Tertullian first coined the phrase ‘the freedom of religion’. This article considers what this entails. I argue that Tertullian’s discussion of religious liberty derives its theoretical significance from his creative repurposing of the Roman idea of liberty as non-domination. Tertullian contends that the Roman magistrates’ treatment of Christian citizens and loyal subjects amounts to tyrannical domination characterized by the absence of the traditional conditions for non-domination: the rule of law, rule in and responsive to the interests of the (...) people, and citizens’ rights. On his reworking of these criteria, he argues that citizens and loyal subjects should have the right to act publicly on the convictions of their conscience even if these actions conflict with the state’s civil religion. Tertullian shows that non-domination is a highly flexible idea that does not necessarily entail the participatory ‘free state’ of republicanism. Moreover, by applying the logic of non-domination to questions surrounding religious liberty, he opens up an important avenue of investigation largely ignored in the contemporary republican literature on non-domination. (shrink)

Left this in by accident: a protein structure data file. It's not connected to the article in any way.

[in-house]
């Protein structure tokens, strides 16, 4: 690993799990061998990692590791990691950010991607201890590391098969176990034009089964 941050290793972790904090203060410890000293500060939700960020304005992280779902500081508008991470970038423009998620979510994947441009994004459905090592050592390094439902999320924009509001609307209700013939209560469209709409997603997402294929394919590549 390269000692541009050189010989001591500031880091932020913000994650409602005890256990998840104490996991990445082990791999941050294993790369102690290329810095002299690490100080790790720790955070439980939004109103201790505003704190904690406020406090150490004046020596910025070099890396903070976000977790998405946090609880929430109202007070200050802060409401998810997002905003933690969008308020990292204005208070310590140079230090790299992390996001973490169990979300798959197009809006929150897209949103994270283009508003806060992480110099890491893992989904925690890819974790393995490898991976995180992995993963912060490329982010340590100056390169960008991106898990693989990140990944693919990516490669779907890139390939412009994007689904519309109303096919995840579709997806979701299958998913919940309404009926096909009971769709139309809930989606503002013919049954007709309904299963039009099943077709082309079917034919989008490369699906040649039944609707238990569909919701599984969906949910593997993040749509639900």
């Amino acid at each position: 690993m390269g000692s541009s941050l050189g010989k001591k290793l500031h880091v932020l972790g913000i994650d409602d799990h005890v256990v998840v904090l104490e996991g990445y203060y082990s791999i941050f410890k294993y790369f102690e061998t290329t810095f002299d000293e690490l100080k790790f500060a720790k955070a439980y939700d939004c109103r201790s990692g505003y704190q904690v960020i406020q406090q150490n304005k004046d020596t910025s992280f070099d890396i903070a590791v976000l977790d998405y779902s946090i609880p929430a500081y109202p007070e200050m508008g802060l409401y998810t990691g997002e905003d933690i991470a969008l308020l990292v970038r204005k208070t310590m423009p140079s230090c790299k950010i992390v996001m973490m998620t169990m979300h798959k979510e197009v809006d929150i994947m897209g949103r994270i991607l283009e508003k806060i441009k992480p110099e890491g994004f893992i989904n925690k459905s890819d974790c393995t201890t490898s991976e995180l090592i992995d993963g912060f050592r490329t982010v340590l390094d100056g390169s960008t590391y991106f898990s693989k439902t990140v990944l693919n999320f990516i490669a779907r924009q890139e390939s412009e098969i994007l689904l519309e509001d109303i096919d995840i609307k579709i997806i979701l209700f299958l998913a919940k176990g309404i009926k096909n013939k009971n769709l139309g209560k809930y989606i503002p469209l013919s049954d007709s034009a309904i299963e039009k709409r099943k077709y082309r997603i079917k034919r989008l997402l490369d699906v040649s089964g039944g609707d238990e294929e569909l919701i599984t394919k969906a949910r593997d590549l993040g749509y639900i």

The International Academy of Freedom of Religion and Belief was formed in July 1985 in England as a result of the meeting of the International Working Group on Religious Freedom in UNESCO with representatives of various religious traditions from different countries. The composition of MASRP includes, in the first place, experts and scientists from the departments of state-church relations of universities of different denominations and from different countries of the world - the USA, England, Italy, Spain, Greece, (...) Belgium, Germany, etc. Currently, among the members of the MSDP, there are already scholars and public figures from Ukraine, Russia, Bulgaria and other post-socialist countries. The head office of MASRP is located in Washington, DC. The President of the Academy is James Wood - Professor at Baylor University. The function of the head of the section on the organization of international scientific conferences on freedom of religion is organized by Cole Durem, professor at Bringam-Young University. From Ukraine, the academician of the MSDP is Doctor of Philosophy, Professor Kolodny AM. (shrink)